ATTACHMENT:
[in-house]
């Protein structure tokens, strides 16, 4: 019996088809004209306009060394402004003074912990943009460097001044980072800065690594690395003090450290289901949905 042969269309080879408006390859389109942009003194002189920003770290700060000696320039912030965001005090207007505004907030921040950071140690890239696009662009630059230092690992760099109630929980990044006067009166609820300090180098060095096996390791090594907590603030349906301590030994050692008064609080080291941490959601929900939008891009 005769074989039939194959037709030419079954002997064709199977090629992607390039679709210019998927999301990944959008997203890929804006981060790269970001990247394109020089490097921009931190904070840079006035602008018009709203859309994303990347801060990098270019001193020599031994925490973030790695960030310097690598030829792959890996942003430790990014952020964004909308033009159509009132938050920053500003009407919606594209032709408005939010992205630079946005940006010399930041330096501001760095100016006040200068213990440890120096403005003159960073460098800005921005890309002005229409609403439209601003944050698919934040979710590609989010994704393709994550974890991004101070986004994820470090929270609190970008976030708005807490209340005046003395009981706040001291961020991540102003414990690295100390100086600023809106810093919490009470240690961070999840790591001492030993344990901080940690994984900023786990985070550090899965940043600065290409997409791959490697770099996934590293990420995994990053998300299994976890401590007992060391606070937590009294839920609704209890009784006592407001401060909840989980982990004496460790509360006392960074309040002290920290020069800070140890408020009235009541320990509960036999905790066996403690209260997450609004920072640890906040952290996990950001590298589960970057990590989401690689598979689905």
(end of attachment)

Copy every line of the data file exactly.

[in-house]
């Protein structure tokens, strides 16, 4: 019996088809004209306009060394402004003074912990943009460097001044980072800065690594690395003090450290289901949905 042969269309080879408006390859389109942009003194002189920003770290700060000696320039912030965001005090207007505004907030921040950071140690890239696009662009630059230092690992760099109630929980990044006067009166609820300090180098060095096996390791090594907590603030349906301590030994050692008064609080080291941490959601929900939008891009 005769074989039939194959037709030419079954002997064709199977090629992607390039679709210019998927999301990944959008997203890929804006981060790269970001990247394109020089490097921009931190904070840079006035602008018009709203859309994303990347801060990098270019001193020599031994925490973030790695960030310097690598030829792959890996942003430790990014952020964004909308033009159509009132938050920053500003009407919606594209032709408005939010992205630079946005940006010399930041330096501001760095100016006040200068213990440890120096403005003159960073460098800005921005890309002005229409609403439209601003944050698919934040979710590609989010994704393709994550974890991004101070986004994820470090929270609190970008976030708005807490209340005046003395009981706040001291961020991540102003414990690295100390100086600023809106810093919490009470240690961070999840790591001492030993344990901080940690994984900023786990985070550090899965940043600065290409997409791959490697770099996934590293990420995994990053998300299994976890401590007992060391606070937590009294839920609704209890009784006592407001401060909840989980982990004496460790509360006392960074309040002290920290020069800070140890408020009235009541320990509960036999905790066996403690209260997450609004920072640890906040952290996990950001590298589960970057990590989401690689598979689905």